Published: Jan 1983
| ||Format||Pages||Price|| |
|PDF ()||115||$25||  ADD TO CART|
|Complete Source PDF (14M)||115||$152||  ADD TO CART|
Efficient utilization of electrical insulating materials in electrical apparatus, devices, and cables requires knowledge of the dielectric loss behavior of materials under specific voltage, frequency, and temperature conditions. The appearance of significant dielectric losses may not only represent an unnecessary energy loss but could possibly lead to failure due to thermal instability. Also at higher frequencies, losses will give rise to attenuation and, hence, a loss in transmitted signal information. Because of the large number of available insulating materials, it is not practically feasible in a chapter of acceptable size to present a greatly detailed description of the loss mechanisms in every important insulating material or system. It is much more helpful as well as expedient in an introductory chapter to discuss and compare the loss processes in different generic materials such as polymers, glasses, and ceramics. This will help to delineate the differences in the loss processes as a function of the material type and molecular structure and thus provide the insulation engineer and scientist with a general idea of how molecular structure and associated impurity content influence the dielectric behavior of certain groups of materials. In addition, the treatment of fundamental concepts in dielectric theory will serve as a useful preamble for the reader to the specialized topics to be dealt with in subsequent chapters of this volume.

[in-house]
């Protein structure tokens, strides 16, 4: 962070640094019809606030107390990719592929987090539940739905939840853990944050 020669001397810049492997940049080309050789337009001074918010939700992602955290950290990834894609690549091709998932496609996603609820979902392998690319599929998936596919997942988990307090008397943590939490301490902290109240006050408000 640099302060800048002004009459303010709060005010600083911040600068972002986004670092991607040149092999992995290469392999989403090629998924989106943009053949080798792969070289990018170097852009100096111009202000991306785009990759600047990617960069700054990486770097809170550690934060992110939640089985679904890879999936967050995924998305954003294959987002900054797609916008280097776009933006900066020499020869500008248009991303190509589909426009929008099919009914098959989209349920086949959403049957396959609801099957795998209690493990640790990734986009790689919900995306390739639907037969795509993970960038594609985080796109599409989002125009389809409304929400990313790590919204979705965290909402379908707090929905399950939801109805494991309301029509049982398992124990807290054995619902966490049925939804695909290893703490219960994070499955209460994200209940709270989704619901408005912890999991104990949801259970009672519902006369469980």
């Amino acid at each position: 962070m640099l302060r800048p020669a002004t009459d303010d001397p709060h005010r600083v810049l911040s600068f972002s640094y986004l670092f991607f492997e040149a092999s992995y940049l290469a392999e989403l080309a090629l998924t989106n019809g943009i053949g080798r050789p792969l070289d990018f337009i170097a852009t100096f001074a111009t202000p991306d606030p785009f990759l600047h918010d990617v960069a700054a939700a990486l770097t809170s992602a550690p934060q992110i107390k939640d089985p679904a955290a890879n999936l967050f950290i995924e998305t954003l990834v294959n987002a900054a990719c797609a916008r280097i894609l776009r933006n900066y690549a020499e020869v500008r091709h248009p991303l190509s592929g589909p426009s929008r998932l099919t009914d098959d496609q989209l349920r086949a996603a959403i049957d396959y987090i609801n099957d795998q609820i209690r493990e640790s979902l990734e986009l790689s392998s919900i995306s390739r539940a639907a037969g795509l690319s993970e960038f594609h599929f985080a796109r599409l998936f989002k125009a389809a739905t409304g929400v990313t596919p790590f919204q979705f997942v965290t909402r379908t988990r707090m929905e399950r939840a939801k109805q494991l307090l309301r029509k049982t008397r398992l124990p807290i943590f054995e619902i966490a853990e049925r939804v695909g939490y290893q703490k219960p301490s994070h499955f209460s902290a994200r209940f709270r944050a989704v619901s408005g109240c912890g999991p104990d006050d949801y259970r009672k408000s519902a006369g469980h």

Institut de Recherche d'Hydro-Quebec, Varennes, Quebec